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View Full Version : In honor of Grindhouse: List your favorite 70s Schlockfests!



FredCharles
04-07-2007, 06:18 PM
Here are some of my favorite 70s/80s schlock/exploitation flicks:

1. Escape From New York
2. Dawn of the Dead
3. Death Race 2000 - Campy beyond words!!
4. Phantasm
5. Basket Case
6. Mother's Day
7. Black Christmas - R.I.P. Bob Clark
8. John Carpenter's The Thing
9. Maniac
10. Knightriders

Axler
04-07-2007, 07:07 PM
John Carpenter's The Thing was a fairly big budget remake of the original...it was and is considered a major film, an A-list money-maker.

The type of films Grindhouse is parodying/homaging are the really low-budget "ground-out" things that played Southern drive-ins and small-town and/or inner city "dollar-a-ticket" theaters.

Although you do have several of that type in your list, you've skipped over the true grindhouse classics such as Eaten Alive, Macon County Line, Return to Macon County, Moonshine Mountain, Cannibal World, Carnival of Cannibals, Parasite 3-D, The Boogens, Death Race 3000, Horror of Party Beach (shown on a double-bill with Werewolf in a Girl's Dormitory), Dementia 13, Blacula, Astro Zombies, Bloodfeast, 2000 Maniacs and last but certainly not least, I Spit on Your Grave.

This is certainly not an exhaustive list...only the ones I recall actually seeing.

FredCharles
04-07-2007, 07:34 PM
I had forgetten about all of those H.G. Lewis Masterpiece's like Wizard of Gore, Bloodfeast and 2000 Maniacs.

Shadow_Ferret
04-08-2007, 08:05 AM
Yeah, I'm not sure why you have The Thing on there unless you're just to young to have seen it the first time and actually appreciated how truly scary it was and how good the special effects were for the day. That scene where the guy's neck starts stretching and his head turns into a spider-like creature made me piss my pants when I first saw it.

Schlock movies of the 70s? Hmm. There was one about some bloodworms attacking people. Was it Squirm or am I thinking of another movie? I remember a close-up of a worm's mouth and it making some kind of weird scream.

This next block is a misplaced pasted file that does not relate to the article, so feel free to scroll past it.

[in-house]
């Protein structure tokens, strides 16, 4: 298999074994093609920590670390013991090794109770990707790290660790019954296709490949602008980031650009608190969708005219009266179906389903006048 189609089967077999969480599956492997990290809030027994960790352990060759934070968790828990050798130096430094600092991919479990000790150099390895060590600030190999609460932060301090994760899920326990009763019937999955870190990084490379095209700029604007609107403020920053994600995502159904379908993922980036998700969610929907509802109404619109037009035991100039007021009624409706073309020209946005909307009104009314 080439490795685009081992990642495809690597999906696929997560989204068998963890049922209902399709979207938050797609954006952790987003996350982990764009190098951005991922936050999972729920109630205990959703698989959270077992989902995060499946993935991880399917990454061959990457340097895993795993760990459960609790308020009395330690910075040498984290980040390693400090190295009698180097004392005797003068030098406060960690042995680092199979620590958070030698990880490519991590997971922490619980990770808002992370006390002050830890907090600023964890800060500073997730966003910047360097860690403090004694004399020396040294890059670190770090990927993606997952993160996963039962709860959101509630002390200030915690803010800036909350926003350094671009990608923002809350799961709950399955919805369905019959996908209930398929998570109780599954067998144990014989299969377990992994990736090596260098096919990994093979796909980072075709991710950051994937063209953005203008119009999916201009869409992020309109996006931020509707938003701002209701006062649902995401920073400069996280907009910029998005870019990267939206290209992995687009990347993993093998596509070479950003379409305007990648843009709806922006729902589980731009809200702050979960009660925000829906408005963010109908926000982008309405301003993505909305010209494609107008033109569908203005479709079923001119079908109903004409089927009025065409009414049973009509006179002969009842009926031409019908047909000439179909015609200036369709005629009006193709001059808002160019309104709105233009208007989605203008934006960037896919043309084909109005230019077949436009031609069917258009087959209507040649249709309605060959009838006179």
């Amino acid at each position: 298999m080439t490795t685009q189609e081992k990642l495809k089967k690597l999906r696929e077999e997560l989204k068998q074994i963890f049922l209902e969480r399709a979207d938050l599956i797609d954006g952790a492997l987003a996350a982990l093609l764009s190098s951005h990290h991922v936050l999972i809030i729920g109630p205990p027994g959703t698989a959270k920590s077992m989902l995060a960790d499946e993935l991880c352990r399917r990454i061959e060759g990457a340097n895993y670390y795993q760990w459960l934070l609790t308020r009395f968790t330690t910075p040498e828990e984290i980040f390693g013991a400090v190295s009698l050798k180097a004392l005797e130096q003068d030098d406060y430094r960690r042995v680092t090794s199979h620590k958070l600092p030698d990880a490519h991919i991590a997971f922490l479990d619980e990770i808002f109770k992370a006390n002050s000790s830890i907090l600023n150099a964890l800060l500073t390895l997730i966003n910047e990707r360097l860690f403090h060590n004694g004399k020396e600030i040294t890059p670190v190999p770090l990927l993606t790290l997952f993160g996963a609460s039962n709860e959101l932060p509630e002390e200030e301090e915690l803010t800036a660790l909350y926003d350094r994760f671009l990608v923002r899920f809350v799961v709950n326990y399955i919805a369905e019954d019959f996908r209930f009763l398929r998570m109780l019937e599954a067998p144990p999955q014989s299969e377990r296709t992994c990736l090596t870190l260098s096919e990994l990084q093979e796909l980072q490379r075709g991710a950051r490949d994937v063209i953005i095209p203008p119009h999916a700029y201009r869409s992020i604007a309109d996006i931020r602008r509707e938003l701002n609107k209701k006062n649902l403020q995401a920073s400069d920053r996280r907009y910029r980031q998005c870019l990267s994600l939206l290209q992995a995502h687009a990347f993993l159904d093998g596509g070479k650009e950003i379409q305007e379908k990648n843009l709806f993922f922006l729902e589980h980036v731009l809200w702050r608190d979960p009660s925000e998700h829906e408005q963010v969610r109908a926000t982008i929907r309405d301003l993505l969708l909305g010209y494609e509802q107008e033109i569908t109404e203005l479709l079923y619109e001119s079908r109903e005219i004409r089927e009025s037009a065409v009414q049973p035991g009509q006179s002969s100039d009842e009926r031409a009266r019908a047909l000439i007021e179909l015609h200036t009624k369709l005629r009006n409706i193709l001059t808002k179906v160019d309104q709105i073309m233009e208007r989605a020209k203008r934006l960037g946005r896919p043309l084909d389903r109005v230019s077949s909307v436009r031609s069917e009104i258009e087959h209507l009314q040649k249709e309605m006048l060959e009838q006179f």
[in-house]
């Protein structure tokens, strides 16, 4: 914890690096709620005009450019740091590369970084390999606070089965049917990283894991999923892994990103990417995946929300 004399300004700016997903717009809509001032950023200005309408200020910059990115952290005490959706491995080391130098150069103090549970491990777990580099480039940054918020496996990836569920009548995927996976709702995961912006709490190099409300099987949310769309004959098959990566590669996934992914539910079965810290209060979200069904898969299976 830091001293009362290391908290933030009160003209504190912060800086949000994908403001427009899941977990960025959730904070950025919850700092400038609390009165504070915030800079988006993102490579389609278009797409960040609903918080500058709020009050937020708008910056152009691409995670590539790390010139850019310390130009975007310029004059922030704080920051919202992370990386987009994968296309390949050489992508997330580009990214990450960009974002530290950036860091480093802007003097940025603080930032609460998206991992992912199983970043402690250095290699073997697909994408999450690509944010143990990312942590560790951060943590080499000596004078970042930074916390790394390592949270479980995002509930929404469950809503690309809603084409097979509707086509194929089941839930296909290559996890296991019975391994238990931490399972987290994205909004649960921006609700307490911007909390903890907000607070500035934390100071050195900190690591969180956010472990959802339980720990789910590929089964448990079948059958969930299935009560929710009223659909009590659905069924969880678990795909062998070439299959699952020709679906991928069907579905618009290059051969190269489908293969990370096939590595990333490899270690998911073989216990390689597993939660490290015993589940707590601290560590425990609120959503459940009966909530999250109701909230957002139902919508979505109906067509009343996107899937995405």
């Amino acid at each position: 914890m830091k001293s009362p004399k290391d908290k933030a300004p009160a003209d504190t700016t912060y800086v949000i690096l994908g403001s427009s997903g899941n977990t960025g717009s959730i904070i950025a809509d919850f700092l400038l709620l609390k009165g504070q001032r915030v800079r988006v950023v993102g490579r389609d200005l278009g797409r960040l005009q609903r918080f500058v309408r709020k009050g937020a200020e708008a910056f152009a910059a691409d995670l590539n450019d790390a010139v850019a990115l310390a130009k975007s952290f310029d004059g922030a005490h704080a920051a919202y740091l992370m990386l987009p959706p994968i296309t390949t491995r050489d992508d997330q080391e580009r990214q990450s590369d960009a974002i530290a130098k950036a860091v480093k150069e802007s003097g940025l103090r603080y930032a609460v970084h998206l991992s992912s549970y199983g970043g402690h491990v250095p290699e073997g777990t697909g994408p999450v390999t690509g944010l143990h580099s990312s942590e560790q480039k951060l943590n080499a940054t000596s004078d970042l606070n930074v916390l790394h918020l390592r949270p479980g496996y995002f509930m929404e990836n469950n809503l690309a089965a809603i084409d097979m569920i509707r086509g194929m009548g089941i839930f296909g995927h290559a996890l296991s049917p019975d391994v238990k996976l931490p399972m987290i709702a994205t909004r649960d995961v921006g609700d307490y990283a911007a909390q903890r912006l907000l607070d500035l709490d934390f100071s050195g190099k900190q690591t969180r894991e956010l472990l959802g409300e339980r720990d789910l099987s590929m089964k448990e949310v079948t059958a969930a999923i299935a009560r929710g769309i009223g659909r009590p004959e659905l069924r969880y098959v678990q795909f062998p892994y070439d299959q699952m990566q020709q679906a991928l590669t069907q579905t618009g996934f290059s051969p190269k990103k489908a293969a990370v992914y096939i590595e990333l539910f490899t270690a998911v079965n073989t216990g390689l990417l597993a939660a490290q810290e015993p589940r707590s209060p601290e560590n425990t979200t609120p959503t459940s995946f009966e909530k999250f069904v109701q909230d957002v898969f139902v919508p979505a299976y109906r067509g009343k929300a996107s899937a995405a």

There was one about some Big Foot like creature in the Louisiana swamps. Can't remember the name of that one.

There was another about some weird larva that entered peoples' ears and turned them into zombie-like creatures or something. There were some other disgusting elements to this movie. I think they cornered the market on red Karo syrup that year. Can't remember the name of this movie either.

Empire of the Ants with Joan Collins. The Swarm or Killer Bees, one or the other was awful, the other just watchable. Frogs. Night of the Lepus. Kingdom of the Spiders.

Something about all the animals of the forest attacking people.

Heck, anything with Karen Black in it was schlock. Like Burnt Offerings.

Can you tell I went to a lot of drive-in movies in the 70s?

Axler
04-08-2007, 05:52 PM
Was it Squirm or am I thinking of another movie? I remember a close-up of a worm's mouth and it making some kind of weird scream.

Yep, that was it. Mystery Science Theater 3000 did a pretty good job tearin' it to pieces a few years back.


There was one about some Big Foot like creature in the Louisiana swamps. Can't remember the name of that one.

The Legend of Boggy Creek...which was presented as a documentary and there was a "sequel" produced a few years later...which MST3 got hold of, too.


Was There was another about some weird larva that entered peoples' ears and turned them into zombie-like creatures or something. There were some other disgusting elements to this movie. I think they cornered the market on red Karo syrup that year. Can't remember the name of this movie either.

I think that might've been Parasite.

Back in the mid-70s in Winter Haven, FL there was a small theater that screened almost exclusively the 'blaxploitation" and "chop-saki" films. They always had double bills on Friday and Saturday nights. The place was the quintessential "Grindhouse."

For quite a while it was a weekend tradition for me and my dad to go and sit through such classics as Truck Turner (which was actually a pretty good movie) and Super-Manchu (which wasn't).

MattW
04-09-2007, 01:24 AM
I have to say, I didn't know of this as a genre before the previews. I'm familiar with the other types of films Tarrantino has paid homage to, but only through Saturday afternoon or late night movies in the 80s.

For once, I feel young.

MattW
04-09-2007, 01:24 AM
Here are some of my favorite 70s/80s schlock/exploitation flicks:

1. Escape From New York
If only they had waited for QT before doing the abortion of a sequel.

robeiae
04-09-2007, 01:46 AM
The Thing (John Carpenter's) is one of my favorite movies. Great for watching when you're feeling fed up with the rest of the world. The ending is a beautiful moment...sometimes, I almost cry.

Axler
04-09-2007, 02:18 AM
Hm.

I loved Escape From LA...thought it was superior in many respects to Escape From NY.

I particularly liked Snake's raspy last line after he has for all intents and purposes knocked Earth technology back to the Middle Ages: "Welcome to the human race."